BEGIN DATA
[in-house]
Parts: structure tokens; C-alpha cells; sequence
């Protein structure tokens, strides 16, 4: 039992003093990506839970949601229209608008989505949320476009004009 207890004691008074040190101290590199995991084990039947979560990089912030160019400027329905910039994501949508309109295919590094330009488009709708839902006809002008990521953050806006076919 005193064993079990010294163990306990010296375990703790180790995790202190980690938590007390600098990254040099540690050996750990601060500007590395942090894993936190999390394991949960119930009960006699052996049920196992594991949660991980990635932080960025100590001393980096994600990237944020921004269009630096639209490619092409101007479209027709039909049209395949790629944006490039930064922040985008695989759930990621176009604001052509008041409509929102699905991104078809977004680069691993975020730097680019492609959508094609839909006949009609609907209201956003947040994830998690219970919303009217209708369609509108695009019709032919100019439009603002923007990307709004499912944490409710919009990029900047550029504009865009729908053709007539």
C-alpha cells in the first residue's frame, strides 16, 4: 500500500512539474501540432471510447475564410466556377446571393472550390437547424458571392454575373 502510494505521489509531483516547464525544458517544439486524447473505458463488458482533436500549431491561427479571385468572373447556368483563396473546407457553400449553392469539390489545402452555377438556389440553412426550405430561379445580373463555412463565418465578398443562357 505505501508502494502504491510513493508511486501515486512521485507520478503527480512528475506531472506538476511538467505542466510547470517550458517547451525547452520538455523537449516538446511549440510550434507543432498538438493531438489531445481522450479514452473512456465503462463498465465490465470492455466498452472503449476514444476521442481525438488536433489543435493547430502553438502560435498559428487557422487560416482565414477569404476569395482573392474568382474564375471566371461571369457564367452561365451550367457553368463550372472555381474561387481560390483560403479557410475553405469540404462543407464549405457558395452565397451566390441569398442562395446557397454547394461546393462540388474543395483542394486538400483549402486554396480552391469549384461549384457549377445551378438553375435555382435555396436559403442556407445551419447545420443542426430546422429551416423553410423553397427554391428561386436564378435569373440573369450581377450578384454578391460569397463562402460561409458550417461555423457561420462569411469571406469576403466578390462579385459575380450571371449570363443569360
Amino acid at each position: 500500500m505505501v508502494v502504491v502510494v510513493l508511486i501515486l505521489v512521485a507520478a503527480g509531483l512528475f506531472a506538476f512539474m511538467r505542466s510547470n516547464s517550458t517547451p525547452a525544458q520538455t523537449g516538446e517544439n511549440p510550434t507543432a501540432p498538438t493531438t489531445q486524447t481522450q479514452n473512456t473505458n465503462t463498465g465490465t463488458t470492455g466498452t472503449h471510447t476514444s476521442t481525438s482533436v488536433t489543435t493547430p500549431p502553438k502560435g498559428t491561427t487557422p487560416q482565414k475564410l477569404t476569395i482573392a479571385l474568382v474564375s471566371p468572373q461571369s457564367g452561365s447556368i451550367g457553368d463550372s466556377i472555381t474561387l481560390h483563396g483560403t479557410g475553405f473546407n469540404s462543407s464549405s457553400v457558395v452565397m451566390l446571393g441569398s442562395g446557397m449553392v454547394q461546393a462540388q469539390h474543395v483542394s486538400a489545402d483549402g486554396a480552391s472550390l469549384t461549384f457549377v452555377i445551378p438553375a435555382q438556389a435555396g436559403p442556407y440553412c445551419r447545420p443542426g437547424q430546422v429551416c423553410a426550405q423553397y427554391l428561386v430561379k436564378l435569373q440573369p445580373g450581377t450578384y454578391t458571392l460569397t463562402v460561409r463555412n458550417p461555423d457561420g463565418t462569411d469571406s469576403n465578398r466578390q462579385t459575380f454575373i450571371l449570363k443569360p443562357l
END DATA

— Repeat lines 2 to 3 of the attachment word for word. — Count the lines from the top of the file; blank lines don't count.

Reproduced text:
Parts: structure tokens; C-alpha cells; sequence
């Protein structure tokens, strides 16, 4: 039992003093990506839970949601229209608008989505949320476009004009 207890004691008074040190101290590199995991084990039947979560990089912030160019400027329905910039994501949508309109295919590094330009488009709708839902006809002008990521953050806006076919 005193064993079990010294163990306990010296375990703790180790995790202190980690938590007390600098990254040099540690050996750990601060500007590395942090894993936190999390394991949960119930009960006699052996049920196992594991949660991980990635932080960025100590001393980096994600990237944020921004269009630096639209490619092409101007479209027709039909049209395949790629944006490039930064922040985008695989759930990621176009604001052509008041409509929102699905991104078809977004680069691993975020730097680019492609959508094609839909006949009609609907209201956003947040994830998690219970919303009217209708369609509108695009019709032919100019439009603002923007990307709004499912944490409710919009990029900047550029504009865009729908053709007539």